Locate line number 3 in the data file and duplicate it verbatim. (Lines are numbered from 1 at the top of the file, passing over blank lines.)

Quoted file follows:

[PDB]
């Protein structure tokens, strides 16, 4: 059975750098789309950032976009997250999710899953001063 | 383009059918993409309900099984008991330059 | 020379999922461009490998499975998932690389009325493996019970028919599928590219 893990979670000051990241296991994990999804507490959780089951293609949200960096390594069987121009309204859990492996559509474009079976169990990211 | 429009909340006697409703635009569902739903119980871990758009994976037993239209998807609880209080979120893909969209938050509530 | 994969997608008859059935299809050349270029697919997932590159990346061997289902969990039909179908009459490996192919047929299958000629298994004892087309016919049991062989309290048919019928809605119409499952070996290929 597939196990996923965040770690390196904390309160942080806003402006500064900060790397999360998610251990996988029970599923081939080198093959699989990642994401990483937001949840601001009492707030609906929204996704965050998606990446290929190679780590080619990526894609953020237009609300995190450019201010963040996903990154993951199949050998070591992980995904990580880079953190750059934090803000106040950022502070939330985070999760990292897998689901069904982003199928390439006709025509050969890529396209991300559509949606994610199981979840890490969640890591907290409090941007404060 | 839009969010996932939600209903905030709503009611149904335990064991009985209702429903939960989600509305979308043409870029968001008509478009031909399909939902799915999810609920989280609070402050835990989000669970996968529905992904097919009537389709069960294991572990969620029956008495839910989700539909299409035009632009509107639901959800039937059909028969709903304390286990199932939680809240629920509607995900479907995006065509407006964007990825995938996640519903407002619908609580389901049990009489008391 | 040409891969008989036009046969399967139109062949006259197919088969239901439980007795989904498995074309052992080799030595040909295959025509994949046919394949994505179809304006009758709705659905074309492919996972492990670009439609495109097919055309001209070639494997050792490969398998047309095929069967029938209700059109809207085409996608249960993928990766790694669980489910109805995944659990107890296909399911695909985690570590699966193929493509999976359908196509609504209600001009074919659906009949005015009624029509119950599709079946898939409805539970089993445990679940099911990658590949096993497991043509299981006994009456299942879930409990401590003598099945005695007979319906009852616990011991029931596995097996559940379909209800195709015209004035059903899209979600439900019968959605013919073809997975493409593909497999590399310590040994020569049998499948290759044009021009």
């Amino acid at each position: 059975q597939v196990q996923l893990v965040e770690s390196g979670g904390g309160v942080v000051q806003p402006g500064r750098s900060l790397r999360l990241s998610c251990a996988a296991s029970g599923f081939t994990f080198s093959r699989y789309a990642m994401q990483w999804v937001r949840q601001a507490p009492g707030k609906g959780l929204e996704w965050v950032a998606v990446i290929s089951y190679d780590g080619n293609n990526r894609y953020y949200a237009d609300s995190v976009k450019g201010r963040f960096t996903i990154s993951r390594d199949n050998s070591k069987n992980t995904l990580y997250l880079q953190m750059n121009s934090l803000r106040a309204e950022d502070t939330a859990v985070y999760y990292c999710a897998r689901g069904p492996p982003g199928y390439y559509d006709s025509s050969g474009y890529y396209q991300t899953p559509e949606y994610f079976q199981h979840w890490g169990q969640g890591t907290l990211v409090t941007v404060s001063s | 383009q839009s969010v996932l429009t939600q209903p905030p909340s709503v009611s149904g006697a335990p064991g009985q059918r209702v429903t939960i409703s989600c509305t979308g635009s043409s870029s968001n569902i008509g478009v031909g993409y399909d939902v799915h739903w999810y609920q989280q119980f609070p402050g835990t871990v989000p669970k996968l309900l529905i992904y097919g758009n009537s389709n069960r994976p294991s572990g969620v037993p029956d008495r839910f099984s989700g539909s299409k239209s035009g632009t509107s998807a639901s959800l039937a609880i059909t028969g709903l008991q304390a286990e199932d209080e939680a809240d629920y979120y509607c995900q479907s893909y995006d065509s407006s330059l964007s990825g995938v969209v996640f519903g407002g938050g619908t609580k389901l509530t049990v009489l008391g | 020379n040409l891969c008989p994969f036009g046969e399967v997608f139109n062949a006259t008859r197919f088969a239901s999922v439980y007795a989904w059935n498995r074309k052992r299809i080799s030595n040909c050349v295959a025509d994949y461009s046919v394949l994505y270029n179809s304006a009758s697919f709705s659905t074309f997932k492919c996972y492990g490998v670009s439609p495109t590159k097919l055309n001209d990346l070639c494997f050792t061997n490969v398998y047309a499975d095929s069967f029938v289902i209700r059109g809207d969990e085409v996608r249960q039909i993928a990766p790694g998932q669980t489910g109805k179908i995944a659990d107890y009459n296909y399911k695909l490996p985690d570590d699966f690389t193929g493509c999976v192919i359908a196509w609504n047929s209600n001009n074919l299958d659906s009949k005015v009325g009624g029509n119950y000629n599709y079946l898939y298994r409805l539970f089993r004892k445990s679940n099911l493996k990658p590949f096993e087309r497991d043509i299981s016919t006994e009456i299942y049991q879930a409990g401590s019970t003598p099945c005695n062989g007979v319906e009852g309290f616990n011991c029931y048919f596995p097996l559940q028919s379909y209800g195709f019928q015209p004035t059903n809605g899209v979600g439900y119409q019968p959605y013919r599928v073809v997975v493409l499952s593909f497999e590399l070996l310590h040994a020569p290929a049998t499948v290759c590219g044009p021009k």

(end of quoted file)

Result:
């Amino acid at each position: 059975q597939v196990q996923l893990v965040e770690s390196g979670g904390g309160v942080v000051q806003p402006g500064r750098s900060l790397r999360l990241s998610c251990a996988a296991s029970g599923f081939t994990f080198s093959r699989y789309a990642m994401q990483w999804v937001r949840q601001a507490p009492g707030k609906g959780l929204e996704w965050v950032a998606v990446i290929s089951y190679d780590g080619n293609n990526r894609y953020y949200a237009d609300s995190v976009k450019g201010r963040f960096t996903i990154s993951r390594d199949n050998s070591k069987n992980t995904l990580y997250l880079q953190m750059n121009s934090l803000r106040a309204e950022d502070t939330a859990v985070y999760y990292c999710a897998r689901g069904p492996p982003g199928y390439y559509d006709s025509s050969g474009y890529y396209q991300t899953p559509e949606y994610f079976q199981h979840w890490g169990q969640g890591t907290l990211v409090t941007v404060s001063s | 383009q839009s969010v996932l429009t939600q209903p905030p909340s709503v009611s149904g006697a335990p064991g009985q059918r209702v429903t939960i409703s989600c509305t979308g635009s043409s870029s968001n569902i008509g478009v031909g993409y399909d939902v799915h739903w999810y609920q989280q119980f609070p402050g835990t871990v989000p669970k996968l309900l529905i992904y097919g758009n009537s389709n069960r994976p294991s572990g969620v037993p029956d008495r839910f099984s989700g539909s299409k239209s035009g632009t509107s998807a639901s959800l039937a609880i059909t028969g709903l008991q304390a286990e199932d209080e939680a809240d629920y979120y509607c995900q479907s893909y995006d065509s407006s330059l964007s990825g995938v969209v996640f519903g407002g938050g619908t609580k389901l509530t049990v009489l008391g | 020379n040409l891969c008989p994969f036009g046969e399967v997608f139109n062949a006259t008859r197919f088969a239901s999922v439980y007795a989904w059935n498995r074309k052992r299809i080799s030595n040909c050349v295959a025509d994949y461009s046919v394949l994505y270029n179809s304006a009758s697919f709705s659905t074309f997932k492919c996972y492990g490998v670009s439609p495109t590159k097919l055309n001209d990346l070639c494997f050792t061997n490969v398998y047309a499975d095929s069967f029938v289902i209700r059109g809207d969990e085409v996608r249960q039909i993928a990766p790694g998932q669980t489910g109805k179908i995944a659990d107890y009459n296909y399911k695909l490996p985690d570590d699966f690389t193929g493509c999976v192919i359908a196509w609504n047929s209600n001009n074919l299958d659906s009949k005015v009325g009624g029509n119950y000629n599709y079946l898939y298994r409805l539970f089993r004892k445990s679940n099911l493996k990658p590949f096993e087309r497991d043509i299981s016919t006994e009456i299942y049991q879930a409990g401590s019970t003598p099945c005695n062989g007979v319906e009852g309290f616990n011991c029931y048919f596995p097996l559940q028919s379909y209800g195709f019928q015209p004035t059903n809605g899209v979600g439900y119409q019968p959605y013919r599928v073809v997975v493409l499952s593909f497999e590399l070996l310590h040994a020569p290929a049998t499948v290759c590219g044009p021009k």